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What level of vision do birds have?

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Old Tuesday 16th January 2018, 10:09   #1
Manix
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What level of vision do birds have?

Hi,

A very broad question, and perhaps a silly one. But, what level of vision do the birds of Britain have?

I realise there are many different species, but are there any overall traits I should be aware of in order to stay "hidden". E.g. colour, movement etc?

I'm generally taking photos of garden bird, urban coastal, urban fresh water.

Any advice is greatly appreciated.

Thanks,
M
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Old Tuesday 16th January 2018, 10:44   #2
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One important point: birds can see UV light. So if you have camouflage clothes and wash them with a soap powder that contains 'optical brighteners' (UV reflectors!), they stand out like a shining light to birds and become useless.
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Old Tuesday 16th January 2018, 10:45   #3
Hauksen
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Hi Manix,

Quote:
Originally Posted by Manix View Post
But, what level of vision do the birds of Britain have?
Generally, bird vision tends to be excellent in daylight, with colour vision far superior to human eyesight. Birds have four types of colour receptors instead of the three types human have, can perceive light in a wider spectrum than humans, and discern much more clearly between different colours throughout that spectrum.

This site shows two simulations of "what birds see":

http://blog.vetdepot.com/what-colors...s-actually-see

The size of the eye tends to limit overall sharpness and performance in twilight conditions, though. I seem to remember reading that birds of Blackbird size don't quite match human eye resolution, and that when the human eye can easily discern details at dusk and dawn, it's too dark for many birds' eyes to do the same.

Probably the Wikipedia article provides some useful detail:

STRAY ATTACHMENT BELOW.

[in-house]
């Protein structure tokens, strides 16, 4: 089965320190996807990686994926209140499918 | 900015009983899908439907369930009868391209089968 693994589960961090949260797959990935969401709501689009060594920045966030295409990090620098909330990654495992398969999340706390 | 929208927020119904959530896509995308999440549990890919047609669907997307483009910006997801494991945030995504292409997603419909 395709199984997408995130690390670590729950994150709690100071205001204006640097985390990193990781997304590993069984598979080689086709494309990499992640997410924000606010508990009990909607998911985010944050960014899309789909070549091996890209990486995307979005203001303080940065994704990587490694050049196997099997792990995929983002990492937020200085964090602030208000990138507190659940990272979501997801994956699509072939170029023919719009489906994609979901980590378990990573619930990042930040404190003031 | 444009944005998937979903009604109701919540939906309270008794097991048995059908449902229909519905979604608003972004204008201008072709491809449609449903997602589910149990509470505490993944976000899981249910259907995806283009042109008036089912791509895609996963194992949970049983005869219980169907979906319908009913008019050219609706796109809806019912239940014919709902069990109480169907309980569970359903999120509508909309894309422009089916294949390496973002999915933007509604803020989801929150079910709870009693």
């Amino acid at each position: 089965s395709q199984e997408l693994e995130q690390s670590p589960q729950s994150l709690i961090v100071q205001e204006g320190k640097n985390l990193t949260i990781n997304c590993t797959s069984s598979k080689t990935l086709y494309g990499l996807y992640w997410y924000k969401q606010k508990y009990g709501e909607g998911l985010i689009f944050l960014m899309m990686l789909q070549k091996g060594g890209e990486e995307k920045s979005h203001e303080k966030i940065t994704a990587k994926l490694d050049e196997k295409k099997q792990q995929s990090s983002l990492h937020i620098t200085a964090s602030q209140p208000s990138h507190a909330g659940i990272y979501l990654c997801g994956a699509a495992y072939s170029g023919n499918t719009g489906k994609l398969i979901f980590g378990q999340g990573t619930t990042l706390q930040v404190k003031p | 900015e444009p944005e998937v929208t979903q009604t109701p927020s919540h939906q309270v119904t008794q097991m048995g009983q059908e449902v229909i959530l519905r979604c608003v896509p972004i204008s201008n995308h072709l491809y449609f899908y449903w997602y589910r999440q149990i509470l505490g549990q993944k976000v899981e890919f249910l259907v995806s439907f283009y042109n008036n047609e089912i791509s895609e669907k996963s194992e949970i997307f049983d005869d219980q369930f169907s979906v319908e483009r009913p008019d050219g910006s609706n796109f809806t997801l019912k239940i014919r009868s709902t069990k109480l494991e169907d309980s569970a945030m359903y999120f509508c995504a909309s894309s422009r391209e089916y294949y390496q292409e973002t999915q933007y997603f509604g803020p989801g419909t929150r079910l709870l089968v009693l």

https://en.wikipedia.org/wiki/Bird_vision

For shooting birds in your own garden, I've heard that some photographers get great result from setting up a small hide. Here's an older thread on these:

http://www.birdforum.net/showthread.php?t=15454

Regards,

Henning
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Old Tuesday 16th January 2018, 11:40   #4
Manix
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Hi,

Thanks, that's some really useful info!

The birds down at the local loch are quite tame, so it's easy to get very close to them for some nice shots. But the smaller garden birds are far more wary of me, combined with their small size and it's been quite hard to get good shots.

I'm fortunate that I have a tree outside my flat window, however my bright read work uniform isn't perhaps the best thing to wear!

I don't have any camo clothing, but I guess duller colours will help. And it's probably best to let the birds come to you, rather then sneak up on them.

Cheers,
M
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Old Tuesday 16th January 2018, 14:28   #5
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My experience, with no science to back it up !
Lots of it just common sense I know, but for what it's worth ....
Like us, birds see movement far quicker than they discern shapes, so either stand still in a good location and wait, or if you move, do it slowly. Also if you are approaching a bird or a flock, don't walk straight towards them, do so at an angle that slowly takes you closer, and ideally allows you to position with the sun behind you.
It seems to me that most birds are cautious of animals with stereo-vision (two eyes facing forward), therefore avoid looking straight at your target - look down or off to one side and use peripheral vision.
I have also found walking bent double works better than standing tall - probably the profile is less threatening?
Not sure clothing colour matters too much - as Nutcracker says what we see is different to what they do. Experiment a bit and see what works. Most likely dull drab is good, but even when wearing hi-vis on a dump while ringing gulls I find with a bit of fieldcraft it is still possible to approach quite close - of course in this case the regular birds will be conditioned to brightly coloured bipeds wandering around. Personally I think camo is only really useful if you plan to stay still - once you move the advantage is much reduced or gone altogether.

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Old Wednesday 17th January 2018, 15:25   #6
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Great tips, thanks!
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Old Wednesday 17th January 2018, 17:35   #7
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An excellent book covering all aspects of the various senses of birds...

https://www.theguardian.com/science/...irkhead-review

... including a few we lack!
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Old Thursday 26th April 2018, 10:31   #8